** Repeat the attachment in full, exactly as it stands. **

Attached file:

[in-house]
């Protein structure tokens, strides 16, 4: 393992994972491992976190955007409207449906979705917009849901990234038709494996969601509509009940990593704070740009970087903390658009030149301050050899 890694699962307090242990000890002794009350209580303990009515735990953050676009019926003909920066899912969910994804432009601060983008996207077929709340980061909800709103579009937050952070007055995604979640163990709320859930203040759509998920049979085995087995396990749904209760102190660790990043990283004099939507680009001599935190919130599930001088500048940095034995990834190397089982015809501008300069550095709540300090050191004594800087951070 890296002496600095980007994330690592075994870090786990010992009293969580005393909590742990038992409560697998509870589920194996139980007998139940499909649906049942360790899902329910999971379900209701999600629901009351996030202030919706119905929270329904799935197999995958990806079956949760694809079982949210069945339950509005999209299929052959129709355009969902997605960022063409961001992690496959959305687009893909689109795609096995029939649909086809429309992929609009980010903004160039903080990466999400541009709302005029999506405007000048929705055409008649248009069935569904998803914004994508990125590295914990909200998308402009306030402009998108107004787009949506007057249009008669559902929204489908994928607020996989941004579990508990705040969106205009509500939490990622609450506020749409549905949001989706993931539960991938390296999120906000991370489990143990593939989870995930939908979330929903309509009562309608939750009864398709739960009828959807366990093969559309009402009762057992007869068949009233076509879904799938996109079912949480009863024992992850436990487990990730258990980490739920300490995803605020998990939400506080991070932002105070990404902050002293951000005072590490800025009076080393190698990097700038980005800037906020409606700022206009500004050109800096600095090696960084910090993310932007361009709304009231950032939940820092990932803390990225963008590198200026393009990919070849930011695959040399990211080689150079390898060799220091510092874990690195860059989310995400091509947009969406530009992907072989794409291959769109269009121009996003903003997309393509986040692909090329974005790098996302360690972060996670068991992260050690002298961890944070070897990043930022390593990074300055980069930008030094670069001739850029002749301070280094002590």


[in-house]
């Protein structure tokens, strides 16, 4: 393992994972491992976190955007409207449906979705917009849901990234038709494996969601509509009940990593704070740009970087903390658009030149301050050899 890694699962307090242990000890002794009350209580303990009515735990953050676009019926003909920066899912969910994804432009601060983008996207077929709340980061909800709103579009937050952070007055995604979640163990709320859930203040759509998920049979085995087995396990749904209760102190660790990043990283004099939507680009001599935190919130599930001088500048940095034995990834190397089982015809501008300069550095709540300090050191004594800087951070 890296002496600095980007994330690592075994870090786990010992009293969580005393909590742990038992409560697998509870589920194996139980007998139940499909649906049942360790899902329910999971379900209701999600629901009351996030202030919706119905929270329904799935197999995958990806079956949760694809079982949210069945339950509005999209299929052959129709355009969902997605960022063409961001992690496959959305687009893909689109795609096995029939649909086809429309992929609009980010903004160039903080990466999400541009709302005029999506405007000048929705055409008649248009069935569904998803914004994508990125590295914990909200998308402009306030402009998108107004787009949506007057249009008669559902929204489908994928607020996989941004579990508990705040969106205009509500939490990622609450506020749409549905949001989706993931539960991938390296999120906000991370489990143990593939989870995930939908979330929903309509009562309608939750009864398709739960009828959807366990093969559309009402009762057992007869068949009233076509879904799938996109079912949480009863024992992850436990487990990730258990980490739920300490995803605020998990939400506080991070932002105070990404902050002293951000005072590490800025009076080393190698990097700038980005800037906020409606700022206009500004050109800096600095090696960084910090993310932007361009709304009231950032939940820092990932803390990225963008590198200026393009990919070849930011695959040399990211080689150079390898060799220091510092874990690195860059989310995400091509947009969406530009992907072989794409291959769109269009121009996003903003997309393509986040692909090329974005790098996302360690972060996670068991992260050690002298961890944070070897990043930022390593990074300055980069930008030094670069001739850029002749301070280094002590």